JOHANNESBURG (Reuters) - Rating agency Moody’s warned on Wednesday that the erosion of South Africa’s institutional framework and recent calls for changes to the central bank’s currency and price stability mandate risked undermining the country’s credit ratings.
Public Protector Busisiwe Mkhwebane, whose job is to ensure proper conduct in public office, sparked a political row and a plunge in the rand when she proposed changes to the South African Reserve Bank (SARB)’s mandate in June.
The central bank had that recommendation quashed by the High Court. But in fresh court papers on Tuesday it accused Mkhwebane of a “glaring omission” in failing to disclose that she had consulted on the proposal with advisers to President Jacob Zuma.
“Historically, institutional strength was a distinguished feature in the last couple of years but recently that has somehow deteriorated,” said Zuzana Brixiova, a senior analyst for Moody’s at a conference in Johannesburg.
“The issue of the mandate is quite clear in the constitution and the central bank has been performing that mandate very well,” Brixiova said.
Brixiova also said the timing of calls to change the central bank’s mandate and to nationalize the bank were “unusual” as they came ahead of the ruling African National Congress’s (ANC) conference in December to elect new leaders.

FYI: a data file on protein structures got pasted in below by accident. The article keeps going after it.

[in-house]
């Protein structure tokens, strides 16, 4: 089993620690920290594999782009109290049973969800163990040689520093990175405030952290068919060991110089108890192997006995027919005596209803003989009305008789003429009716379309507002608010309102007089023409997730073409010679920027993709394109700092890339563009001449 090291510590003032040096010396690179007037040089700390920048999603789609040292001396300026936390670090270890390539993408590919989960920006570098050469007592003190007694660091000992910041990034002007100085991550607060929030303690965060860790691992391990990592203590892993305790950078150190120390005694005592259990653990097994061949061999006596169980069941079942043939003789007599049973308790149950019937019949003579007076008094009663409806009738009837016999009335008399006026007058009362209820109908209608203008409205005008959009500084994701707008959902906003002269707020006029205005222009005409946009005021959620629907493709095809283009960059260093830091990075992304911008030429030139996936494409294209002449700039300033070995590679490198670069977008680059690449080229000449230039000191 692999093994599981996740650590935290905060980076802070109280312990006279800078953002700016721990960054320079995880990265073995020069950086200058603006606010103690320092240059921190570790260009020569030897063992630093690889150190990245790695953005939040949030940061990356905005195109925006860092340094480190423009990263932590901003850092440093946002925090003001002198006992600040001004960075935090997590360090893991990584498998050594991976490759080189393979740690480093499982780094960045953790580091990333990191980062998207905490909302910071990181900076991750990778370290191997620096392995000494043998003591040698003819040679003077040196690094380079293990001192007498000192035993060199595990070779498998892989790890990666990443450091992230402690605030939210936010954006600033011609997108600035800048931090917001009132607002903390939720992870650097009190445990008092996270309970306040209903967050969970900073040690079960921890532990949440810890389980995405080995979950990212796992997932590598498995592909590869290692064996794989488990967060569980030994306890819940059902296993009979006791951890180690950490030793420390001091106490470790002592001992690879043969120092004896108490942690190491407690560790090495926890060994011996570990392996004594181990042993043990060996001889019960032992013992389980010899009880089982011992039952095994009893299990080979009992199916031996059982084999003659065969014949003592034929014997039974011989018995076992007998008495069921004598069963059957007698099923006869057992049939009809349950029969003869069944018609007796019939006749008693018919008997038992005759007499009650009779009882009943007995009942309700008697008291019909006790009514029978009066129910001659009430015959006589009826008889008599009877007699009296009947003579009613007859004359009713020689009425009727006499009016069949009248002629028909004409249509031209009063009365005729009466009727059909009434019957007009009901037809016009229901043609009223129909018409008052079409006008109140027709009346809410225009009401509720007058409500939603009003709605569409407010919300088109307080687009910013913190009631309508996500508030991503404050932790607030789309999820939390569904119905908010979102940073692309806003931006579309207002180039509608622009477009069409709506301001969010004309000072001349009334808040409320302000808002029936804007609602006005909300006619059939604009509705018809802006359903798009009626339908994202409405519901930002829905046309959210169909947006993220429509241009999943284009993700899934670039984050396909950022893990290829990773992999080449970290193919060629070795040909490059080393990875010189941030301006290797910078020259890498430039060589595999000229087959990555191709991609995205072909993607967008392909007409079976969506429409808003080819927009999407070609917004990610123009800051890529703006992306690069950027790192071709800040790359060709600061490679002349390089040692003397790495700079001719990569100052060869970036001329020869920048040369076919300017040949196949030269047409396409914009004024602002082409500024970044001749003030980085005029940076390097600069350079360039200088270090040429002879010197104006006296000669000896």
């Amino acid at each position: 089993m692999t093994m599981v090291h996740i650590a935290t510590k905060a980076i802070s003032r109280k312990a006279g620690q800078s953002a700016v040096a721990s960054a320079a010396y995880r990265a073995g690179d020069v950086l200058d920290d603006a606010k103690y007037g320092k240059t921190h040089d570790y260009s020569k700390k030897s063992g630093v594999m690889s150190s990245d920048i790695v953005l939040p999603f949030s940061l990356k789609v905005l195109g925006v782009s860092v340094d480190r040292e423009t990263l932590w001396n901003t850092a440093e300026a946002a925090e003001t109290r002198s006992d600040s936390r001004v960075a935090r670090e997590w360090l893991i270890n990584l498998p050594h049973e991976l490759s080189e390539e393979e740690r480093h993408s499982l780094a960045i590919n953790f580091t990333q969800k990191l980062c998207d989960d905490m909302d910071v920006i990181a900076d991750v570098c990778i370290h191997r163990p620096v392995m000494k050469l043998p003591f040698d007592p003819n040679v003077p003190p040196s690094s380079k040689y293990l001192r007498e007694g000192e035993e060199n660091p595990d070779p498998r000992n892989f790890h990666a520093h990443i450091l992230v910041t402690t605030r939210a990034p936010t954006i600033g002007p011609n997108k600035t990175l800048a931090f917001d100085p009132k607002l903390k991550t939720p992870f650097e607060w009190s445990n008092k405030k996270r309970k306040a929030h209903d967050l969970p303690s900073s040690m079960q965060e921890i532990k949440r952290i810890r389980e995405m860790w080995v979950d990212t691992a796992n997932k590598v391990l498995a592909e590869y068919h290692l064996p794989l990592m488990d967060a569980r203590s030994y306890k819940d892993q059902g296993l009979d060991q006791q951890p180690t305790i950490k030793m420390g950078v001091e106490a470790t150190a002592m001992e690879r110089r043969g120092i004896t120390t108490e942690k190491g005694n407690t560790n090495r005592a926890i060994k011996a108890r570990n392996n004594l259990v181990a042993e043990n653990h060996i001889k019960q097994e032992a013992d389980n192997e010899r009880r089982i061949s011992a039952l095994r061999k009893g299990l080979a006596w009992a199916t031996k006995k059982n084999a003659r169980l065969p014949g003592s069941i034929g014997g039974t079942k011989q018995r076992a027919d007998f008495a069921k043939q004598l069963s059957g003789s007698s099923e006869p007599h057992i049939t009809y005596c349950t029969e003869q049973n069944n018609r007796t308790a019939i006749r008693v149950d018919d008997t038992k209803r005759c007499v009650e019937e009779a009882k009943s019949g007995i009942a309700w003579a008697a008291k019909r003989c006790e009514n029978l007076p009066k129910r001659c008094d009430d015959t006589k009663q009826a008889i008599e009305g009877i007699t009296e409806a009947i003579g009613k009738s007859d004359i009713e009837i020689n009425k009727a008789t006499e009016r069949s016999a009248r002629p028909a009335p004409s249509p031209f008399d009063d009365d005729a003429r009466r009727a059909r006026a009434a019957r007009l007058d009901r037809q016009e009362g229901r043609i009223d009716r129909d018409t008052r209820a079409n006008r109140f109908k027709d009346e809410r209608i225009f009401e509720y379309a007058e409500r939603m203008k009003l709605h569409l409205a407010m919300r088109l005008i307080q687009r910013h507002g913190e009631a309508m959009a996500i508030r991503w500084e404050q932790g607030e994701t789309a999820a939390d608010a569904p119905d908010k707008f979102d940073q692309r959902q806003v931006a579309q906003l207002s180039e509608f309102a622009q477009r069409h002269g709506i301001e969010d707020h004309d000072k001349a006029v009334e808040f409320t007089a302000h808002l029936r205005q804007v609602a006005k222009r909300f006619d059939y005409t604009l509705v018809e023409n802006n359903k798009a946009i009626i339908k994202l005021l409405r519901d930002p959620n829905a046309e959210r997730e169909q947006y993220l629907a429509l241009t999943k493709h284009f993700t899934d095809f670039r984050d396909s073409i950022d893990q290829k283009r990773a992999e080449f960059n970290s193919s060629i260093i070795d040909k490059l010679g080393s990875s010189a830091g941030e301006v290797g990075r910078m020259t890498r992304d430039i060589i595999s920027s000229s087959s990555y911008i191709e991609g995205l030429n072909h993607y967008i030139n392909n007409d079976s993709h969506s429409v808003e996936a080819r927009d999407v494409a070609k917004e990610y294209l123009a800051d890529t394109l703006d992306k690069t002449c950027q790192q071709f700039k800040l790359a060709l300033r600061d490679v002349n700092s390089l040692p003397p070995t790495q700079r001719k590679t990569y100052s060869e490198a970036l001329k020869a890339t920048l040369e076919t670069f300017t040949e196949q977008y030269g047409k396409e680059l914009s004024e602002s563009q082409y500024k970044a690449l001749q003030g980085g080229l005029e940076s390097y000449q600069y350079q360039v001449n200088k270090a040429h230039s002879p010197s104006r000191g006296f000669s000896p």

“Some of the ANC members and some of the political parties are going beyond the SARB nationalization, they are talking about the nationalization of the entire financial sector, so one also has to ask to what extent is this maybe the first step toward that,” she said.
Policy and political uncertainty has seen business confidence slip to its lowest level in 30 years.
In June, Moody’s cut South Africa’s debt to Baa3, its lowest investment-grade rating, citing a cabinet reshuffle in March that saw widely respected Pravin Gordhan fired as finance minister.
S&P Global Ratings and Fitch each downgraded South Africa’s credit ratings to “junk” in the aftermath of Gordhan’s removal.
Allegations of widespread corruption in the awarding of government contracts worth billions of dollars have also dented investor confidence and widened divisions within the ANC.
The allegations are based on leaked emails between the wealthy Gupta family — who have close ties with Zuma — and their associates. Reuters has not been able to independently verify the allegations in the emails.
Zuma and the Gupta family have denied any wrongdoing.
Reporting by Olivia Kumwenda-Mtambo; Writing by Mfuneko Toyana; Editing by James Macharia and Catherine Evans